- 17 Aug 23
Last night was the official opening night of Imelda May’s one-woman turn as Kathleen Behan, in Peter Sheridan’s adaptation of Mother of All the Behans at the Olympia Theatre. The applause is still ringing into the Dublin night...
And no wonder. To describe this as going outside her comfort zone as an artist is to put it mildly. Imelda had spoken in advance about trailing around the place looking like a mad woman, as she recited lines from the play to herself, trying to get them irrevocably into her head.
You can see why. This is a one-woman show. There is no one else there to bounce off or to step in to help if you suddenly find yourself lost and staring into space.
In fairness, Imelda isn’t entirely alone. Songs are sprinkled liberally throughout, and she has musical director Sean Gilligan there on piano, sometimes adding atmospheric music as she speechifies, and otherwise backing her superbly on the big songs.
But as a play, it’s a monologue, and so it is all down to Imelda. It opens with her in bed, and you kinda hope that she won’t stay there too long.
She doesn’t, and in a jiffy, director Peter Sheridan – who also adapted Mother of All the Behans from Brian Behan’s original 1984 biography – has her gambolling around the bed, which sits on on a raised plinth, with skittish enthusiasm. Is it only me who feels, Jesus, don’t fall off it Imelda, for fuck’s sake – you might break a leg? Literally!
There’s also a strategically placed screen, behind which Imelda can execute costume changes, which, at least some of the time, are played for laughs. As her appearance changes to mark different life stages, it is a device to make us aware that we are seeing, as well as hearing, the life-story of a woman who knew more than her share of heartache and grief as well as pride and joy in the Behan name and accomplishments.
The section on the family’s move from the inner-city to Crumlin is brilliant, with the new suburbanites more or less immediately longing for a return to the non-comforts of Rutland Street, whence they had been uprooted. There is, sadly, a new resonance to the play’s account of the travails of people who were evicted and forced to the periphery of city life. The old line rings true: the more things change, the more they stay the same, with fat cats thriving and citizens weighed down, left, right and centre, by the struggle just to survive.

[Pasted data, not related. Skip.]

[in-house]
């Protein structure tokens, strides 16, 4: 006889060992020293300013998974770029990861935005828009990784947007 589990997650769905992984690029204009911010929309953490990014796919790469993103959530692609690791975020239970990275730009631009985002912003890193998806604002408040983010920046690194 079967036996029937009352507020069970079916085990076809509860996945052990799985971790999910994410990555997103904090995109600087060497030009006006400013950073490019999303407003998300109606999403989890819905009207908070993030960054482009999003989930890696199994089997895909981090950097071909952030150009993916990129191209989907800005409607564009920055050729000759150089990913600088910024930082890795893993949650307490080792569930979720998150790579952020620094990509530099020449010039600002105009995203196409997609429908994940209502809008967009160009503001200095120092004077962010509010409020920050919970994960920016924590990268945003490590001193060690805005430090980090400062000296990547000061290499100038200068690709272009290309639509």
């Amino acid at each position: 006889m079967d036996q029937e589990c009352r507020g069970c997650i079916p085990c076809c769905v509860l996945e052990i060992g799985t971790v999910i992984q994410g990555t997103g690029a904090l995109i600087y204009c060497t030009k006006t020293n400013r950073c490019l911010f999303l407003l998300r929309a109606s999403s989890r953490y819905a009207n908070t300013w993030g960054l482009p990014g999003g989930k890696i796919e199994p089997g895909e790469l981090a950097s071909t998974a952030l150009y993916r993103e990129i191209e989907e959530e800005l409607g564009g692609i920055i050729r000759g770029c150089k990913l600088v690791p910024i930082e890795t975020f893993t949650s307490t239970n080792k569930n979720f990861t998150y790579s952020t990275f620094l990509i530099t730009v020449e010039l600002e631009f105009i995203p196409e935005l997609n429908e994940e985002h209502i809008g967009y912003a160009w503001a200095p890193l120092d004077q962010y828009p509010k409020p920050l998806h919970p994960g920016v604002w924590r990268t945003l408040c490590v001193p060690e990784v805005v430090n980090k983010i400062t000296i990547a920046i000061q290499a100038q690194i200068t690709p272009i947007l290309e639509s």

But most of all, what we learn is the impact that 30 years of war had on ordinary working class people in Dublin – even the most intellectually ambitious of them, among whom, of course, the Behan clan ranked. From the start of the First World War in 1914 when the recruiting Sergeants went about their dubious business across the country, through the desperate family-busting horrors of the Irish civil war, and on to the end of the Second World War in 1945, it was always the working class who suffered the greatest indignities and losses. That much is hard-boiled into the way things operate.
There is some respite in the long run, as Kathleen finds room to boast of the enormous theatrical success that Brendan enjoyed, when she was taken to the theatre, in London I think, in a Rolls Royce and back in a Daimler. But, ultimately, there is more tragedy on the way. Kathleen was, as Peter Sheridan says in his programme notes, a feminist before the word was in anyone's vocabulary. She was ready to take on the world if and when she needed to, but someone else’s alcoholism is an impossible foe.
Imelda carries all of this drama off brilliantly. She manages the conversational tone of the writing superbly. The jokes land, and there is laughter on and off throughout. And there are times when you can be looking at her face, and see clearly the way in which emotions, thoughts and fleeting feelings are registered in her shifting expressions.
We knew, of course, that Imelda has a wonderful voice and could sing the phone book well enough to make you cry. Here, she has numerous classics to work with and she does it marvellously. There is the incendiary power of ‘Johnny I Hardly Knew Ye’. The wit of 'Miss Houligan's Cake’. Harry O’Donovan’s humorous Liberties meisterwerk ’Sweet Daffodil Mulligan’, also recorded by Lankum (Fresh fish!). ’The Auld Alarm Clock’. A glorious version of ’The Auld Triangle’. A heart-swellingly emotional 'The Laughing Boy' from Brendan Behan's play The Hostage. And, as a finale, the wonderful Dublin ballad we know as 'Molly Malone’.
I thought about saying that Imelda May doesn’t put a foot wrong throughout. But far more impressive is the fact that she goes way beyond just singing these songs. She lives them and delivers them with just the right balance of gusto and pathos. And, though it first hit the stage in the 1980s, she makes Mother of All the Behans feel like a play that was written specifically for her.
The final image of Molly’s inimitable ghost wheeling her wheelbarrow through the streets broad and narrow of the city Kathleen Behan, Peter Sheridan and Imelda May all loved or love, and the ancient cry of "Cockles and mussels” ringing out into the sky over Dublin seems like a perfectly fitting way to end what is a marvellous evening of theatre.
Catch it if you can.